Islamofascist is a great term, and anyone who disagrees with me drinks camel urine for breakfast. They are islamists, and they believe in what sounds exactly like the orginal definition of fascism by Mussolini if you replace "state" and "Italy" with "islam", etc...

Fascism, the more it considers and observes the future and the development of humanity quite apart from political considerations of the moment, believes neither in the possibility nor the utility of perpetual peace. It thus repudiates the doctrine of Pacifism -- born of a renunciation of the struggle and an act of cowardice in the face of sacrifice. War alone brings up to its highest tension all human energy and puts the stamp of nobility upon the peoples who have courage to meet it. All other trials are substitutes, which never really put men into the position where they have to make the great decision -- the alternative of life or death....

Fascism, now and always, believes in holiness and in heroism; that is to say, in actions influenced by no economic motive, direct or indirect....Fascism combats the whole complex system of democratic ideology, and repudiates it, whether in its theoretical premises or in its practical application. Fascism denies that the majority, by the simple fact that it is a majority, can direct human society; it denies that numbers alone can govern by means of a periodical consultation, and it affirms the immutable, beneficial, and fruitful inequality of mankind, which can never be permanently leveled through the mere operation of a mechanical process such as universal suffrage...

...The foundation of Fascism is the conception of the State, its character, its duty, and its aim. Fascism conceives of the State as an absolute, in comparison with which all individuals or groups are relative, only to be conceived of in their relation to the State. The conception of the Liberal State is not that of a directing force, guiding the play and development, both material and spiritual, of a collective body, but merely a force limited to the function of recording results: on the other hand, the Fascist State is itself conscious and has itself a will and a personality -- thus it may be called the "ethic" State....

Posted by: Red State Mike on March 28, 2006 at 1:48 PM | PERMALINK

Red State Mike, as i say, it's your stupid self on display today. I could go on at Scotian-like length in showing you how witless your supposed explanation of why "islamofascism" is a "great" term is, or i could simply say that if you replace the "state" with "islam" you are talking about two entirely different matters.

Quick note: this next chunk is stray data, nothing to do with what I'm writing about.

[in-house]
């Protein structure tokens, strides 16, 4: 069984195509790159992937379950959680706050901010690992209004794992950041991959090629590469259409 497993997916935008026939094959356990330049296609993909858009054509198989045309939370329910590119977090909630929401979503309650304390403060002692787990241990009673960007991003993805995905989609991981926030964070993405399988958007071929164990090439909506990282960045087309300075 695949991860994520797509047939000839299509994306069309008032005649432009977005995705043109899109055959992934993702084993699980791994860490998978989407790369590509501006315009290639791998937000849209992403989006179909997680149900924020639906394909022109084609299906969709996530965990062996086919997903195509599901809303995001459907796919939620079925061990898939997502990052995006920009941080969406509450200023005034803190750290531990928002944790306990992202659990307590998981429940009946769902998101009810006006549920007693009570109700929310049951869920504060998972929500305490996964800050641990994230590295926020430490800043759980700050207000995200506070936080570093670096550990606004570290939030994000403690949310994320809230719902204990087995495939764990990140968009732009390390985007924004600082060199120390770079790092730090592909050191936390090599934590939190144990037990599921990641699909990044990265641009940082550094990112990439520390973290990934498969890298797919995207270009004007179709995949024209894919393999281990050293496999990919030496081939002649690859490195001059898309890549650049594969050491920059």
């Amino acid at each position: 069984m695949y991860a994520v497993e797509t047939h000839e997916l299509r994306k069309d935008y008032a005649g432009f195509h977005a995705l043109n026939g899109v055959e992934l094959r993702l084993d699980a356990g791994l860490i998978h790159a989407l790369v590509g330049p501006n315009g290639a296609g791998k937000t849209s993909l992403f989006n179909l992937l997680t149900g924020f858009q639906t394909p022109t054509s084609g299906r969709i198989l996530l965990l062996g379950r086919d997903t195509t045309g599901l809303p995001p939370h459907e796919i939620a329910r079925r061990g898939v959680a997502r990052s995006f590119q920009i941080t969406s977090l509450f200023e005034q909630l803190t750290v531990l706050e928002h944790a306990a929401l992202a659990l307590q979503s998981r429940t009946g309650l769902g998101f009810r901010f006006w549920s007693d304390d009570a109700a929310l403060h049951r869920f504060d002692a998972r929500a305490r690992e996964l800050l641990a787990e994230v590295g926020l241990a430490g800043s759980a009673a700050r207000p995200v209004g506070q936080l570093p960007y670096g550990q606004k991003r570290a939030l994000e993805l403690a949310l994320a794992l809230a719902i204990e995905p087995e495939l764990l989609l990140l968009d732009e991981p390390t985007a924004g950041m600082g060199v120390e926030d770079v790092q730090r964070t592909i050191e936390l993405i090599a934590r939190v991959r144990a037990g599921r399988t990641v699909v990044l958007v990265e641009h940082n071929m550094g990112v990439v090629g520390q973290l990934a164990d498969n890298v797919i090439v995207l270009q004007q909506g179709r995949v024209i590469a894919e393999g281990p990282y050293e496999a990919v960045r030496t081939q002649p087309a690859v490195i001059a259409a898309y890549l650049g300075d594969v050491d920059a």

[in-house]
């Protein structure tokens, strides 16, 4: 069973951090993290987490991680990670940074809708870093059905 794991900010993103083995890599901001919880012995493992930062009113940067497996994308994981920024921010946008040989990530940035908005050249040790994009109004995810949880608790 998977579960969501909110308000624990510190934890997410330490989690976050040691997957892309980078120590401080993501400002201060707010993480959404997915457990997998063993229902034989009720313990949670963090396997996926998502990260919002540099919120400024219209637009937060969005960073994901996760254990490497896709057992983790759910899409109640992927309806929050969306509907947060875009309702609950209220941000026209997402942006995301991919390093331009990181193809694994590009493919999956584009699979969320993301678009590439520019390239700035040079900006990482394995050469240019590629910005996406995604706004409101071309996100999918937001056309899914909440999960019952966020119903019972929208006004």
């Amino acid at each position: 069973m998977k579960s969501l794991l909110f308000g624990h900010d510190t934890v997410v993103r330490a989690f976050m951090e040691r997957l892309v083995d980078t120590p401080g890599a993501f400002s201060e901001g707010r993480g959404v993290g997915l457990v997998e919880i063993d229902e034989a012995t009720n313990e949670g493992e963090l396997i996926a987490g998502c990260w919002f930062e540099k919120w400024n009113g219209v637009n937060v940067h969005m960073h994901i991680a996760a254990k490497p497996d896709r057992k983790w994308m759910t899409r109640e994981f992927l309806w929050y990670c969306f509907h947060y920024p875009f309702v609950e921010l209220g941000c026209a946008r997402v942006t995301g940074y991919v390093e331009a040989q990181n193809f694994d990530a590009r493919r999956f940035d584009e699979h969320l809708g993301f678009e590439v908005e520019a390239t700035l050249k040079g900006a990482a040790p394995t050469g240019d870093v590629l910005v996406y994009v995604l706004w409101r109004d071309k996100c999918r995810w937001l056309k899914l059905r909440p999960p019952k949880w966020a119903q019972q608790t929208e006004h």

and even if you weren't, no, if every time i read the word "state" in this quote i substitute the word "islam," it still doesn't in the slightest sound like Osama Bin Laden.

Posted by: howard on March 28, 2006 at 1:55 PM | PERMALINK

if you replace the "state" with "islam" you are talking about two entirely different matters.

When Sharia is the law of the state? When Mullahs run the state? When there is no separation between state and religion? You're not so bright today Howard.

and even if you weren't, no, if every time i read the word "state" in this quote i substitute the word "islam," it still doesn't in the slightest sound like Osama Bin Laden.

Sounds like the Taliban to me. And like the folks in places like Fallujah that set up their little Islamofascist hells on earth.

It's your failure to se t he connection, not mine.

Posted by: Red State Mike on March 28, 2006 at 2:07 PM | PERMALINK

you know, red state mike, life is short, and wasting it on your childish obsession that "islamofascism" is a meaningful term isn't a productive use of it. I don't "see" a "connection" because there isn't one. The term for states that operate under religious law is "theocracy." The term for states that operate under a principle that there is a superior class of government, military, and industrial leaders who know best is "fascist."

These aren't the same in the slightest: go study up some and learn a few things, why doncha?

Posted by: howard on March 28, 2006 at 2:11 PM | PERMALINK

you know, red state mike, life is short, and wasting it on your childish obsession that "islamofascism" is a meaningful term isn't a productive use of it.

Heh. And yet you just HAD to post about it.

Must....get...last...word...IN!

Posted by: Red State Mike on March 28, 2006 at 2:25 PM | PERMALINK

P.S....how's the camel urine?

Posted by: Red State Mike on March 28, 2006 at 2:26 PM | PERMALINK